After you pay your rent and student loans, does it ever feel like you have almost nothing left?
It’s not your imagination.
And when you add student loans into the mix, the numbers are staggering.
The rising number of people who are cost-burdened
Have you heard of the 30 percent rule? It says you shouldn’t spend more than 30 percent of your income on housing.
If you do, the Department of Housing and Urban Development (HUD) considers you “cost-burdened” — meaning you might have difficulty paying for other necessities like food, clothing, transportation, and medical care.
If more than 50 percent of your income goes toward housing, you’re considered “severely cost-burdened.”
Although it’s not flawless, the 30 percent rule provides an interesting way to compare regions and see how things have changed over time.
An example: According to Hunt.com, less than a quarter of people were cost-burdened in 1960; today, more than half of renters are.
How student loans factor into the equation
Going a step further, the report’s authors analyzed each region’s average earnings (for renters aged 25 to 34) and rental costs (for one-bedroom apartments). Although they acknowledged many borrowers don’t live in one-bedroom apartments, it provided an easy cross-country comparison.
And what stuck out most was how much student loan payments impact today’s renters.
Without student loans, here’s how many average college graduates are at risk of being:
- Moderately cost-burdened: 33 percent
- Severely cost-burdened: 11 percent
Add monthly student loan payments, and here’s how those numbers change:
- Moderately cost-burdened: 59 percent
- Severely cost-burdened: 13 percent
You can see it even better in the maps below. Without student loans, only about 18 percent of U.S. counties’ borrowers are cost-burdened. But with student loans, that number jumps to nearly 72 percent.
How to balance loans and rent if you’re cost-burdened
Those are some crazy numbers. Although I wouldn’t put much stock in the exact figures, as they reveal only how many borrowers are at risk, they show how many people are struggling to afford housing and student loans.
If you’re cost-burdened, here are a few steps you can take to get your bills under control.
1. Negotiate with your landlord
If your landlord is a reasonable human, you might be able to negotiate your rent.
You’ll have to offer something in return. Perhaps you could sign a two-year lease or do yardwork and light repairs. Argue your case using comparable rates from your neighborhood and evidence of your excellent rental history.
After all, you’ll never know if you don’t ask.
2. Buy a house
It sounds crazy, I know. You can’t afford your bills, but buying a house is a good idea?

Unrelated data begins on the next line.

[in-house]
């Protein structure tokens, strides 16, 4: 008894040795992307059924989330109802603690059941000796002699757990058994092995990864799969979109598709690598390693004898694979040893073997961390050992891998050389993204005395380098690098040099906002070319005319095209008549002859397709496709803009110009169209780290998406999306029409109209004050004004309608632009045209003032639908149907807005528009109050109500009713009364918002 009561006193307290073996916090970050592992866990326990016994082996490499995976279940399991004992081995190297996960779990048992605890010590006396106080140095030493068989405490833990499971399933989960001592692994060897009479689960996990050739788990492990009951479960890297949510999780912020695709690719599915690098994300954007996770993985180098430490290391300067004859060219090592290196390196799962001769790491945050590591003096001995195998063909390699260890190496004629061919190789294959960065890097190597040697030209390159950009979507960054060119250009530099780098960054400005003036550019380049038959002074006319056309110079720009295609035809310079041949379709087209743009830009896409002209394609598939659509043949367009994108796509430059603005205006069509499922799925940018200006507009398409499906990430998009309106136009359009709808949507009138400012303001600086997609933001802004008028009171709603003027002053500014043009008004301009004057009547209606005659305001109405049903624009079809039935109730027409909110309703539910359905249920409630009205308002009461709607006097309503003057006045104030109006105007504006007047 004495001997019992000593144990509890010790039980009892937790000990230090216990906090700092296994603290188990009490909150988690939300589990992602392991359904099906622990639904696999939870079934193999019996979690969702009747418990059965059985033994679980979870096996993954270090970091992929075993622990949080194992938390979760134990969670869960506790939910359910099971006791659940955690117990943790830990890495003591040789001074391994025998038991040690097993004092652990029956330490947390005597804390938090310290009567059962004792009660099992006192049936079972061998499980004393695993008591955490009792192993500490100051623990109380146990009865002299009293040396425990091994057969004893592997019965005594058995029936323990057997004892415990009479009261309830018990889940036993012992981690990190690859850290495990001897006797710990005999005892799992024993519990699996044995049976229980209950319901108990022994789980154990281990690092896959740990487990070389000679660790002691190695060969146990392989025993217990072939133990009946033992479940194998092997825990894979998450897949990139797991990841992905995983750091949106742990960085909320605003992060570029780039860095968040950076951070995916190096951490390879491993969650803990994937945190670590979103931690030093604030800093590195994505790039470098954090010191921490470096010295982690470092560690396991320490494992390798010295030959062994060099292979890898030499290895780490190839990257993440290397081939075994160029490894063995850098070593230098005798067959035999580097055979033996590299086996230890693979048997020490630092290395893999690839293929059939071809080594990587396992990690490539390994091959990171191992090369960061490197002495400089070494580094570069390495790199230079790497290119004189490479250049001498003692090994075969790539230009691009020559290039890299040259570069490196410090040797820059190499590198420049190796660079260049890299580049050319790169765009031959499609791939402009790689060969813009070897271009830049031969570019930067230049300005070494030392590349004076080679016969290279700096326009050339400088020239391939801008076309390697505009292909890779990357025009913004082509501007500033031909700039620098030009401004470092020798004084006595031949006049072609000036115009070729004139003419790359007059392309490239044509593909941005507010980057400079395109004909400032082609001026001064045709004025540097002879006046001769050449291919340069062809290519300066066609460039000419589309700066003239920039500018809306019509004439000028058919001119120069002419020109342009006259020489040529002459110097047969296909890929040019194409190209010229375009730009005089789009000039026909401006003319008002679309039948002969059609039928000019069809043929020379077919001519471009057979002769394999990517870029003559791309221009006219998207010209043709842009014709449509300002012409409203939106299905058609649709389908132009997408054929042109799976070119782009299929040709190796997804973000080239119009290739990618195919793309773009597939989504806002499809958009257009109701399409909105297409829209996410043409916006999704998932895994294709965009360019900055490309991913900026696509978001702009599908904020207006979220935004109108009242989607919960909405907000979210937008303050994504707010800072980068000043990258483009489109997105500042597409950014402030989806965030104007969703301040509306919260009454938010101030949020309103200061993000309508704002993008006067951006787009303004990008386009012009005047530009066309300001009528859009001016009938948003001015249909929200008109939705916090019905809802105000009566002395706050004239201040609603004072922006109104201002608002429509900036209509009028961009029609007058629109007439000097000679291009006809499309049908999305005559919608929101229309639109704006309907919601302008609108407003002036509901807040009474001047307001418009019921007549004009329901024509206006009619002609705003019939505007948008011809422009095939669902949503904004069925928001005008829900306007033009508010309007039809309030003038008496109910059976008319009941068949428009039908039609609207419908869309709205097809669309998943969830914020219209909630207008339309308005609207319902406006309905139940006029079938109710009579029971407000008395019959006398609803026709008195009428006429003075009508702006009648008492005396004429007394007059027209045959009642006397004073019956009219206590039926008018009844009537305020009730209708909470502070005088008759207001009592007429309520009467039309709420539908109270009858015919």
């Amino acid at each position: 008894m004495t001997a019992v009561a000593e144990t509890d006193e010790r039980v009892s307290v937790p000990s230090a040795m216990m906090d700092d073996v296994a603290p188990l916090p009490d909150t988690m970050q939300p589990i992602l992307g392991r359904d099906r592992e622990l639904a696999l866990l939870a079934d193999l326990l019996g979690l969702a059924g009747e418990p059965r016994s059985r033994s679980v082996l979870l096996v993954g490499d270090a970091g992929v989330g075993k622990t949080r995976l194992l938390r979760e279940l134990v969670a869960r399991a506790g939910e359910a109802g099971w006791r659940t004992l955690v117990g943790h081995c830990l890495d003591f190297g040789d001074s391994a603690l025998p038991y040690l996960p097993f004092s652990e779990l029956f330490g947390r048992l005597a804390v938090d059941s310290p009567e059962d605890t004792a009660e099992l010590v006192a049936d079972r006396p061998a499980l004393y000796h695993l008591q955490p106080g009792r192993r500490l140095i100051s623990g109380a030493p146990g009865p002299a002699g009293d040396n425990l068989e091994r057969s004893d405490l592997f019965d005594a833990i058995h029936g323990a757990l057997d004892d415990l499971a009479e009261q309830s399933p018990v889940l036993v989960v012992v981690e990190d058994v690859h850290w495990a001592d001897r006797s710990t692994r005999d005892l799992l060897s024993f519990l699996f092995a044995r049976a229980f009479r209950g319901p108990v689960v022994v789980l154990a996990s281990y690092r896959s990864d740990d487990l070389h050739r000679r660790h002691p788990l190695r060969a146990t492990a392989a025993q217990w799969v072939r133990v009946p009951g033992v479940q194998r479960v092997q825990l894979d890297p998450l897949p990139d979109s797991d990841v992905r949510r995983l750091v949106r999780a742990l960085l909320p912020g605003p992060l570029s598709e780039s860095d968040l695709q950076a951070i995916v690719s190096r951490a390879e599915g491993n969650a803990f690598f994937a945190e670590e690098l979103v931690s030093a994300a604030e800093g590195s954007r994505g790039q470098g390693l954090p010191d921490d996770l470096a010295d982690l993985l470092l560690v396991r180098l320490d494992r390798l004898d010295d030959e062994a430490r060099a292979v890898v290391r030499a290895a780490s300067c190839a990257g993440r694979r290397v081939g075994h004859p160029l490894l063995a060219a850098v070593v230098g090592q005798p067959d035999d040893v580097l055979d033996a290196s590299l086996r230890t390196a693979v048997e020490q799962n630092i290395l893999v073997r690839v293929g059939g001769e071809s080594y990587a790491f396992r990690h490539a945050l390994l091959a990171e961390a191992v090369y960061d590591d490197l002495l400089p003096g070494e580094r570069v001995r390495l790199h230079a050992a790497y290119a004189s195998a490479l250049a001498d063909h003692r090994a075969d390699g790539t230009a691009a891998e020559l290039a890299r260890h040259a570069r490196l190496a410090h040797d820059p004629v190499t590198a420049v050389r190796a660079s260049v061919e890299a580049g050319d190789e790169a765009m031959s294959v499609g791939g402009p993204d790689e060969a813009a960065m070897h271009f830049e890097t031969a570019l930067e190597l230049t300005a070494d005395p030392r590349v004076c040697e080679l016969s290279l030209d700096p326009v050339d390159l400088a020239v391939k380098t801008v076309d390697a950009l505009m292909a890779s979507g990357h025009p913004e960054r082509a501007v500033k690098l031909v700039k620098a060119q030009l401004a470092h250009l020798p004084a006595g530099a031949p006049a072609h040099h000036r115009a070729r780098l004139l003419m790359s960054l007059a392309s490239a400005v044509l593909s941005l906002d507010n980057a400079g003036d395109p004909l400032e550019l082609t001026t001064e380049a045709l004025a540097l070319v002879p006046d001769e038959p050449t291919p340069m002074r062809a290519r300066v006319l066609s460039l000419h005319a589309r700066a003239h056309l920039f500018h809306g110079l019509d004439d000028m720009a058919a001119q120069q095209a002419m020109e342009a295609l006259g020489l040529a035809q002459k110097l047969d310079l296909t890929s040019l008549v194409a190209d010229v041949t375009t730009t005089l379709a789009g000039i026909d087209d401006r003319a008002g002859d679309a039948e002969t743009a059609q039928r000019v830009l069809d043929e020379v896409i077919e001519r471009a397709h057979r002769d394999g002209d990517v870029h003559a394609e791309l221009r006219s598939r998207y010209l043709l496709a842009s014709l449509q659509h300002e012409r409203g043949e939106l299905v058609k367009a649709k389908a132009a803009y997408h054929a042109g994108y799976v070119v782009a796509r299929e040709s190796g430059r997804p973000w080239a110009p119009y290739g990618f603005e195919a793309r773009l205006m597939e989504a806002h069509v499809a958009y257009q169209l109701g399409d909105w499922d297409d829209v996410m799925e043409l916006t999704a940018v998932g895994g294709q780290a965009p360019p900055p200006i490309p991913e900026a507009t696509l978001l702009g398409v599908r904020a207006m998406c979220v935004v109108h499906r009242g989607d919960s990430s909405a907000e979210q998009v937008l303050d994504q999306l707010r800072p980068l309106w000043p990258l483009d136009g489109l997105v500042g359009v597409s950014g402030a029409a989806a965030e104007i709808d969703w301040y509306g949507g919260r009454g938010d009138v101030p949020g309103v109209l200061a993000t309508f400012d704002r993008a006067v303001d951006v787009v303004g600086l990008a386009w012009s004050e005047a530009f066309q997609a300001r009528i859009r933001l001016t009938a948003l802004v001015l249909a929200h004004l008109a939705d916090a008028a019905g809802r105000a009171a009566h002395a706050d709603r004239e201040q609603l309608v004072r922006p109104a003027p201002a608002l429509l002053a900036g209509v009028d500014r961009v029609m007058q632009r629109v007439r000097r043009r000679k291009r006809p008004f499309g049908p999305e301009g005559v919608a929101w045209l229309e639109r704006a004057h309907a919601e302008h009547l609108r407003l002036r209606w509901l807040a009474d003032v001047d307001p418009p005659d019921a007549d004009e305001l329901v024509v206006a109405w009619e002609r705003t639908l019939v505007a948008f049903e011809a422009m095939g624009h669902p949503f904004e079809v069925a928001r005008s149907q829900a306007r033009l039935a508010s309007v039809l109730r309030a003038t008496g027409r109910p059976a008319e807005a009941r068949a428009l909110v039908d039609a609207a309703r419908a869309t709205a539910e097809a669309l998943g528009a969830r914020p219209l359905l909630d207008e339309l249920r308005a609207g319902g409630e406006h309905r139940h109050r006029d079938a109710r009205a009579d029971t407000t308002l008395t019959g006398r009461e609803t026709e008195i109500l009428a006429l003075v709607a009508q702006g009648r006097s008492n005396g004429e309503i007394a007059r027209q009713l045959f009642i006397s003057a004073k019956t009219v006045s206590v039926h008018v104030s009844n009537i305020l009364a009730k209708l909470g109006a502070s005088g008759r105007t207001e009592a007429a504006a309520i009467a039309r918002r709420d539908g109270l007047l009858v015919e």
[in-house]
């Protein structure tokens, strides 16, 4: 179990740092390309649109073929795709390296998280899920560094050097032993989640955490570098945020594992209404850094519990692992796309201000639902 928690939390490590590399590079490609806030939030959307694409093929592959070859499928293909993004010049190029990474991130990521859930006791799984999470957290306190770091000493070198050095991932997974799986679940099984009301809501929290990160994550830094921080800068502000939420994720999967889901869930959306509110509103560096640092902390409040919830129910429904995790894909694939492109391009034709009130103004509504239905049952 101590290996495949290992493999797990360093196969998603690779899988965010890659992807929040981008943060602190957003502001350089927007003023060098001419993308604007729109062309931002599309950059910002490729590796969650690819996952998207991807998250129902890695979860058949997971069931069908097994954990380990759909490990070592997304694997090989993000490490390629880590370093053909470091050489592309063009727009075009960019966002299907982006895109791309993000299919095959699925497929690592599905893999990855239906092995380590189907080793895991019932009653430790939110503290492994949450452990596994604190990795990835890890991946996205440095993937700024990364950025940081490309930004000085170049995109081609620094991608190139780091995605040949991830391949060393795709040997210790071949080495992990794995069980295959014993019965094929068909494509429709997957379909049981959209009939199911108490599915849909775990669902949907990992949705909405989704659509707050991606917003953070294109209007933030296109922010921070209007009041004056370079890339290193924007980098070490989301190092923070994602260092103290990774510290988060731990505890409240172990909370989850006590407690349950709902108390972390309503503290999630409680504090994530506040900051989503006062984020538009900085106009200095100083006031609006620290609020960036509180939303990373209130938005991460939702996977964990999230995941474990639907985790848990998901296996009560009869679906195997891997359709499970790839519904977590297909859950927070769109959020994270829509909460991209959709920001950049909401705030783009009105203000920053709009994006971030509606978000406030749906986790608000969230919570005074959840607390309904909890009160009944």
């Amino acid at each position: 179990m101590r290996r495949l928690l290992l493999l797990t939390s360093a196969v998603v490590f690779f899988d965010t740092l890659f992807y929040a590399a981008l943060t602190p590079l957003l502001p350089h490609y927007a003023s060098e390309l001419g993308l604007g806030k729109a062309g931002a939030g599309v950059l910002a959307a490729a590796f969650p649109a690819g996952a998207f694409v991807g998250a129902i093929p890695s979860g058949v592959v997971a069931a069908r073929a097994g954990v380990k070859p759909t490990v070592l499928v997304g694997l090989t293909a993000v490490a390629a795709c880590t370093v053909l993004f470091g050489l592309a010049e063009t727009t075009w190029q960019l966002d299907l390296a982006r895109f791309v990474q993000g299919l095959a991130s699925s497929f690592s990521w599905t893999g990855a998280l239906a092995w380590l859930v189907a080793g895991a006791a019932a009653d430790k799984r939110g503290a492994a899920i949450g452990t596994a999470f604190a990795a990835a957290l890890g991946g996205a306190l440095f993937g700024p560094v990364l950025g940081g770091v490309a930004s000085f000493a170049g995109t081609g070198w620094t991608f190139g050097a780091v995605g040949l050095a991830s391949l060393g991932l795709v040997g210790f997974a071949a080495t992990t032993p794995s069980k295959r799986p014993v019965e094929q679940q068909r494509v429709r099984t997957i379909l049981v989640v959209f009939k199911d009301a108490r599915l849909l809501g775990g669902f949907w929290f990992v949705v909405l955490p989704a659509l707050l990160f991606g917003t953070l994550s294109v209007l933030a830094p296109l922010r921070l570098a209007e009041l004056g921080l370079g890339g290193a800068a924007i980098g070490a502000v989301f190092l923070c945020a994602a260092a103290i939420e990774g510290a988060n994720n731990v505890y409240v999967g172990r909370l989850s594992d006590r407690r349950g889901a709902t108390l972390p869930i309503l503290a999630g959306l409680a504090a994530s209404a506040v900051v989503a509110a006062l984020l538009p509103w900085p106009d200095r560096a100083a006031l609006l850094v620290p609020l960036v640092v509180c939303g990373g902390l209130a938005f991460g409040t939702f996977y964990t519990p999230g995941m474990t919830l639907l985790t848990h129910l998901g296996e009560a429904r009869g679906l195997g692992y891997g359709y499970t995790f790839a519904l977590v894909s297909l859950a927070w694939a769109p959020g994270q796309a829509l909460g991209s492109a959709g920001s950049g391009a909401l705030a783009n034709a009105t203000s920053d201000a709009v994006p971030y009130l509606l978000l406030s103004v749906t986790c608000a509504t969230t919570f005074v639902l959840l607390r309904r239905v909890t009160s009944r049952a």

Of course, becoming a homeowner comes with a slew of unexpected costs, and the decision shouldn’t be taken lightly. But when you own a property, you can make money off it by finding a long-term roommate or renting out a room on Airbnb.
If saving up for a down payment seems impossible, look into programs for first-time homebuyers that offer assistance.
3. Increase your income
A surefire way to decrease the percentage you’re paying toward bills is increasing your income.
Although it’s easier said than done, it isn’t impossible. You could ask for a raise in your current position, look for a new job, or start working a side gig.
4. Sign up for an income-driven repayment plan
If you’re struggling with your student loan payments each month, it might be time to sign up for an income-driven repayment (IDR) plan.
These plans stretch your repayment term to between 20 and 25 years, which means your monthly payments could drop significantly. Although an IDR plan provides immediate relief, it also increases the interest you’ll pay over the lifetime of the loan.
If you earned $40,000 per year and had $30,000 in loans at a 5.70% average weighted interest rate, here’s how things would shake out:
- Standard repayment plan: You’d pay $328 per month, totaling $39,360 over 10 years.
- Income-Based Repayment (IBR) plan: You’d pay $183 per month, totaling $47,627 over 25 years.
Keep in mind that your payments will increase with your income too. To run your own numbers, try our Income-Based Repayment calculator.
5. Refinance your student loans
If you’re earning a high income but never see it because you’re living in a high-rent city, then refinancing your student loans might be a good choice.
Borrowers with high incomes and high credit scores often can obtain a lower interest rate — and a lower monthly payment.
Let’s say you have $75,000 of loans at a 5.70% average weighted interest rate. If you were able to refinance at a 3.00% interest rate, your monthly payments would drop from $821 to $724, and you’d save $11,663 in interest over 10 years.
Remember, though, that refinancing means you’ll no longer be able to access federal IDR or loan forgiveness programs. To check your numbers, try our student loan refinancing calculator.
If you feel cost-burdened, remember there are ways to fight back. Reduce your expenses, maximize your income, and create the breathing room you need. Then, hopefully, you can prove the statistics wrong.
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